"The cost of taking the orders, filling the orders and delivering the orders, was cost-prohibitive," said Golub.
In the Capital District, Golub said, the demand was not there to keep the service available.
Additionally the customers of the Price Chopper service were not offered the store's sales prices, and Golub said many customers were not comfortable with being delivered perishable products, though they were guaranteed.
Currently, Price Chopper offers the service only for pharmaceuticals.
"It's not for everybody. They were losing money on it. In order to make it successful, you have to cover the costs," said Nichols, citing the cost of travel and an employee's time spent doing the shopping as expenditures involved in offering such a service.
On a recent day, some shoppers at Nichols' said the service, although convenient, wouldn't be of much use to them.
"I shop at more than one place and live down the street, so I don't find it difficult," said Kathy Fiero of Voorheesville.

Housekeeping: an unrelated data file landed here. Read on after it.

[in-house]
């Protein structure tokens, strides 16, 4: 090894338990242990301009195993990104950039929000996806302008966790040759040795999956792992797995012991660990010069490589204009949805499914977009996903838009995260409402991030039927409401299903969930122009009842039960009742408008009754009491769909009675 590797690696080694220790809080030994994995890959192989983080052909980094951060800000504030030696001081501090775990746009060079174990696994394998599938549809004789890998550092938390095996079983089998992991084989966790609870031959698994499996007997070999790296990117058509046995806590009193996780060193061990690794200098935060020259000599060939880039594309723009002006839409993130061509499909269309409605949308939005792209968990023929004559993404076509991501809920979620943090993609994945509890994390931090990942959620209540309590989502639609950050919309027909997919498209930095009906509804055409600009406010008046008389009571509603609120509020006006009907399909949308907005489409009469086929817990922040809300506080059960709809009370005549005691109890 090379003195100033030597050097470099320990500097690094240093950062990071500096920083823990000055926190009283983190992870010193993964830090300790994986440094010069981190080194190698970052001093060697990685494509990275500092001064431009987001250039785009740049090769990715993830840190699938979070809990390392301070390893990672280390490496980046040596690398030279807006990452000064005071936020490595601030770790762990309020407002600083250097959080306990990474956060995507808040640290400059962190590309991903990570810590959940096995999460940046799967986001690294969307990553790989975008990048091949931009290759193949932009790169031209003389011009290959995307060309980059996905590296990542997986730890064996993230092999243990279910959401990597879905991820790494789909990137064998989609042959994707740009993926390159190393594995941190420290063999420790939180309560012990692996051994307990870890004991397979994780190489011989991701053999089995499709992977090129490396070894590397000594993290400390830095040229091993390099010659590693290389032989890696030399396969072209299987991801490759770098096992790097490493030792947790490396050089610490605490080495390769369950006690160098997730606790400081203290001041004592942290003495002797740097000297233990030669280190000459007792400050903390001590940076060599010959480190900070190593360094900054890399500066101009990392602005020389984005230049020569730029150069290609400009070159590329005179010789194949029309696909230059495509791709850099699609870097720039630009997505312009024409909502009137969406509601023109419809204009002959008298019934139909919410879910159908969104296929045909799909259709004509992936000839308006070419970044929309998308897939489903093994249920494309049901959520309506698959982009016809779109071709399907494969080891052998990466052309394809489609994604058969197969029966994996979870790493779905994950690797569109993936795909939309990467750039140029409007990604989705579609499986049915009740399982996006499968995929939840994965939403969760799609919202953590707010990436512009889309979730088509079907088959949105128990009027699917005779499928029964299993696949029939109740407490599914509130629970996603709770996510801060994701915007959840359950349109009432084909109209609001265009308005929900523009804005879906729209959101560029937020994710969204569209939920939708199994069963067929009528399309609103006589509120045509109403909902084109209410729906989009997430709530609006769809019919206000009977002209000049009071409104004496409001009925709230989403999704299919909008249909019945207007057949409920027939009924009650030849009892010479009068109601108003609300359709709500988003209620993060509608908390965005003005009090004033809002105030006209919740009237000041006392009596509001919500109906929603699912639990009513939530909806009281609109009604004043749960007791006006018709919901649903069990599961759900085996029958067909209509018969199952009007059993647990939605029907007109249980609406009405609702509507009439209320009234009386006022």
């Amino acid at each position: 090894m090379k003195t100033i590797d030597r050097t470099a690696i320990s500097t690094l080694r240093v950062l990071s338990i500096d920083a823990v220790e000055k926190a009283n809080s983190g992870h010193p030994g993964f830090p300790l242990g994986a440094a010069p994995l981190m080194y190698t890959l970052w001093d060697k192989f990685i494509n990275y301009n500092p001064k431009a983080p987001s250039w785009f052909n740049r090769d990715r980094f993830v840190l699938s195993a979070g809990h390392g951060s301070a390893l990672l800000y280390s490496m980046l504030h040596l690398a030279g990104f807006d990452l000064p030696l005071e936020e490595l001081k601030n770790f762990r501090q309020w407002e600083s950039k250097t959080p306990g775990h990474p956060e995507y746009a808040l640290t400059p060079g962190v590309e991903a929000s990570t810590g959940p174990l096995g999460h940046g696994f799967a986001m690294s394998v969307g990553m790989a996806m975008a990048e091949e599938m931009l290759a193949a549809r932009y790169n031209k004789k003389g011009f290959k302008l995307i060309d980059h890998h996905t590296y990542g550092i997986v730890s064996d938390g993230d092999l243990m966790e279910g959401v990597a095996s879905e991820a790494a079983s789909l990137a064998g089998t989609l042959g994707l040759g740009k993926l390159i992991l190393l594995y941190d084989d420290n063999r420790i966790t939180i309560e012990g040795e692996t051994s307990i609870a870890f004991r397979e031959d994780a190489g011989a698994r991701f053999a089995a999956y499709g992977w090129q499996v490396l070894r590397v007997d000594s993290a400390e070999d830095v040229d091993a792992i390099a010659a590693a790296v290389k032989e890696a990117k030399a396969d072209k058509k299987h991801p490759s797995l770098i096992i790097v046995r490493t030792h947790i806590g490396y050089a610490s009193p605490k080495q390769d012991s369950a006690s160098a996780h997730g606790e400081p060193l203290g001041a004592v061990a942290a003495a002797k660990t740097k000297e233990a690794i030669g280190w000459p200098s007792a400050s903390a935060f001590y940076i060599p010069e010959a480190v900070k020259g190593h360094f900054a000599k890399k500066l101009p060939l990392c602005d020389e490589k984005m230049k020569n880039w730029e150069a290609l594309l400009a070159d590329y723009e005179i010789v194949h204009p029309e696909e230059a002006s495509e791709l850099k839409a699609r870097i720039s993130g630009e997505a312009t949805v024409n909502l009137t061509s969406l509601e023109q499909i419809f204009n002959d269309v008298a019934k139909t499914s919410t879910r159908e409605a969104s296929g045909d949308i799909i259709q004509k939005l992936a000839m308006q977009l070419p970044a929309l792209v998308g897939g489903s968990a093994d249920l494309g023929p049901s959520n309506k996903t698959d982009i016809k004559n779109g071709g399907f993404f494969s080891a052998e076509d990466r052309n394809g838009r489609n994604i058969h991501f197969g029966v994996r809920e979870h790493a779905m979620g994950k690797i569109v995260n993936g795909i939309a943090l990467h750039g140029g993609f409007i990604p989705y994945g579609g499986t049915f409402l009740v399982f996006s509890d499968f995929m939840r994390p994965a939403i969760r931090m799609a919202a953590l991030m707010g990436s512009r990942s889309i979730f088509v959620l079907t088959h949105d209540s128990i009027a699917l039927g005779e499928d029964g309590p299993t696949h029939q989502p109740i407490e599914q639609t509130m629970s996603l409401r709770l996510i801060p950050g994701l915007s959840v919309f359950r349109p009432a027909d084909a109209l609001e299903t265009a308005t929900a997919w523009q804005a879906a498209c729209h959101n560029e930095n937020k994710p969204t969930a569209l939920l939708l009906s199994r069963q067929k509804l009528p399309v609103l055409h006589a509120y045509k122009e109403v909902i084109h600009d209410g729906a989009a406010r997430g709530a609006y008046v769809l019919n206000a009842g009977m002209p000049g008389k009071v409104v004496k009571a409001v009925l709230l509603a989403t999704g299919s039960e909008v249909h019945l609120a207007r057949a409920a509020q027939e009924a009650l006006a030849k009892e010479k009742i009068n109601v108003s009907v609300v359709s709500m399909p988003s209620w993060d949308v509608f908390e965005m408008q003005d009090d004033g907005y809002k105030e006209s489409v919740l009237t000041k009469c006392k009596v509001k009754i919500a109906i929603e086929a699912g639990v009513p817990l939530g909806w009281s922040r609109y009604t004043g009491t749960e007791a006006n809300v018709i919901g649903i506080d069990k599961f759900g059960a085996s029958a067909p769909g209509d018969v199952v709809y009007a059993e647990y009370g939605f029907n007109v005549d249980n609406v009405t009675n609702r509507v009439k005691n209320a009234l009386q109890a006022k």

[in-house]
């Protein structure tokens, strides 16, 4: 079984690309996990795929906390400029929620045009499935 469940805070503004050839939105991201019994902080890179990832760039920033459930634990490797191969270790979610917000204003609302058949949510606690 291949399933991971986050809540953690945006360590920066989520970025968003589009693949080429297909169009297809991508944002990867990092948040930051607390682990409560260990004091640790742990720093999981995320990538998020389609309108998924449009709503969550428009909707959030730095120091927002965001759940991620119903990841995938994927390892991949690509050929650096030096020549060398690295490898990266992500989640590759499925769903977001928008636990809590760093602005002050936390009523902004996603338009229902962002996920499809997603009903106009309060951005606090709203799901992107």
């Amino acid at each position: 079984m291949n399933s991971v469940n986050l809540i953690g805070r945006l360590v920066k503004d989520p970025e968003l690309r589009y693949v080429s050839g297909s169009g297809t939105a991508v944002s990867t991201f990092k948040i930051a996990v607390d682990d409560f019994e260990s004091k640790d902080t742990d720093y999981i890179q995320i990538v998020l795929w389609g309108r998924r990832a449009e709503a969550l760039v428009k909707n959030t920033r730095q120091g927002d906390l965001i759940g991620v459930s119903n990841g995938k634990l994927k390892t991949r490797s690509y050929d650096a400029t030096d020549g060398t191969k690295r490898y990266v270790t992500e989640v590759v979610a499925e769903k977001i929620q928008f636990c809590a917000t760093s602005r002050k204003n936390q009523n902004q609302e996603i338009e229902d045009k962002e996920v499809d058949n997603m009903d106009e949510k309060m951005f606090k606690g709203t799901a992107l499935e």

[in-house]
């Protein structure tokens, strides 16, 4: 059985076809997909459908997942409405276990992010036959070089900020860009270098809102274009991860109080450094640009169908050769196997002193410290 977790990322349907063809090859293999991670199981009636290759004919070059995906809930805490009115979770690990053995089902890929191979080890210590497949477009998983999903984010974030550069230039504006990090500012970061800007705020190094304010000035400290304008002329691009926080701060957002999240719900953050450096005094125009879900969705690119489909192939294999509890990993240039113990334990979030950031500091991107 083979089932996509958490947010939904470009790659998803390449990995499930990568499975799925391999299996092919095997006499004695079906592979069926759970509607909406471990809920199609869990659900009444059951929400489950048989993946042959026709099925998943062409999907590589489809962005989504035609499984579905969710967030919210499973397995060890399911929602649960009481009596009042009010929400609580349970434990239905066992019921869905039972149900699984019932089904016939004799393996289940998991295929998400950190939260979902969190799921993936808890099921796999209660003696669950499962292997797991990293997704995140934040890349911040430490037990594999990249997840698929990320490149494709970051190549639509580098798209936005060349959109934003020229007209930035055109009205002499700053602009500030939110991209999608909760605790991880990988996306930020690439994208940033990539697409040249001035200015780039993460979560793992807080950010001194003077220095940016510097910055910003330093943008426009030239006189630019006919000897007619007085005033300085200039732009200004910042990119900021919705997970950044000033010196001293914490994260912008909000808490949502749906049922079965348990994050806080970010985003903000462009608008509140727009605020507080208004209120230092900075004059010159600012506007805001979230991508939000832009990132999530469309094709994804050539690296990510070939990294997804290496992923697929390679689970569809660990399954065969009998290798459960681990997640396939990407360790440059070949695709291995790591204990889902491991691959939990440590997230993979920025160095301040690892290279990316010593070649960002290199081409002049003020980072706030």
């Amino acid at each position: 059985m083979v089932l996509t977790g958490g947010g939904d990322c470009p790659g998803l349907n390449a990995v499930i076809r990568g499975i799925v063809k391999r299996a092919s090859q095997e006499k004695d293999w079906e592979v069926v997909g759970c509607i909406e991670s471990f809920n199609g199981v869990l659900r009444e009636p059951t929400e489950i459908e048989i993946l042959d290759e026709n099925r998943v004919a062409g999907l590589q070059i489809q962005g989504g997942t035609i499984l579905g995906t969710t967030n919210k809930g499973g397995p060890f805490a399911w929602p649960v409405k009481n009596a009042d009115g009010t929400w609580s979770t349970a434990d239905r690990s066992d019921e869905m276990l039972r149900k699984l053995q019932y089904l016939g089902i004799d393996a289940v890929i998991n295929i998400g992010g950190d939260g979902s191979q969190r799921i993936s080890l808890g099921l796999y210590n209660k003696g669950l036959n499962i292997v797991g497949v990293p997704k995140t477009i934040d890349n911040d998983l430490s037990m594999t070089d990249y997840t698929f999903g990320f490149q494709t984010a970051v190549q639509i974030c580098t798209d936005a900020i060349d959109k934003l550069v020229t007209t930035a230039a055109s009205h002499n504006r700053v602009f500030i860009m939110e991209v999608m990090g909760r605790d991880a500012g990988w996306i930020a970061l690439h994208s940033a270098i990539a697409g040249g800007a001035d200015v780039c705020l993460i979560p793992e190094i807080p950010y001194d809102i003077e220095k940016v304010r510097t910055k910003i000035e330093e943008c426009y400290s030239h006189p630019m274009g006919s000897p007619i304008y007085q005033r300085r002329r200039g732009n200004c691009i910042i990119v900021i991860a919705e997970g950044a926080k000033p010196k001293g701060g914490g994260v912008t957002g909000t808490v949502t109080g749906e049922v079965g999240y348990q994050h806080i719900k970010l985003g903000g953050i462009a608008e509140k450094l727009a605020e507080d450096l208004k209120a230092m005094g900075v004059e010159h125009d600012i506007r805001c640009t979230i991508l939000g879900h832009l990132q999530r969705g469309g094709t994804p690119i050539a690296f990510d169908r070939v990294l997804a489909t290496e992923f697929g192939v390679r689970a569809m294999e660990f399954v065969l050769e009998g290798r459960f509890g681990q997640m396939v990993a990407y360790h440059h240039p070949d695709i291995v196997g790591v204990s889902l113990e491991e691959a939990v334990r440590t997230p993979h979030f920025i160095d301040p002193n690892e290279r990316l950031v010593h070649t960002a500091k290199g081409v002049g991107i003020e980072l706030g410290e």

Guilderland resident Marianne Hurley said, "I wouldn't because I have the time to shop. I enjoy the shopping."
One shopper, who asked not to be named, said that the added money would be a deterrent, but she could see situations where she might use the service.
"I can't say absolutely not," she said.
The pickup service is offered for free to first-time users, and after that it costs $9 each time. Delivery service is offered for $15.
"If you don't like going to a grocery store, you can spend five minutes online or, what, like an hour in the grocery store," said True. "It's very convenient.""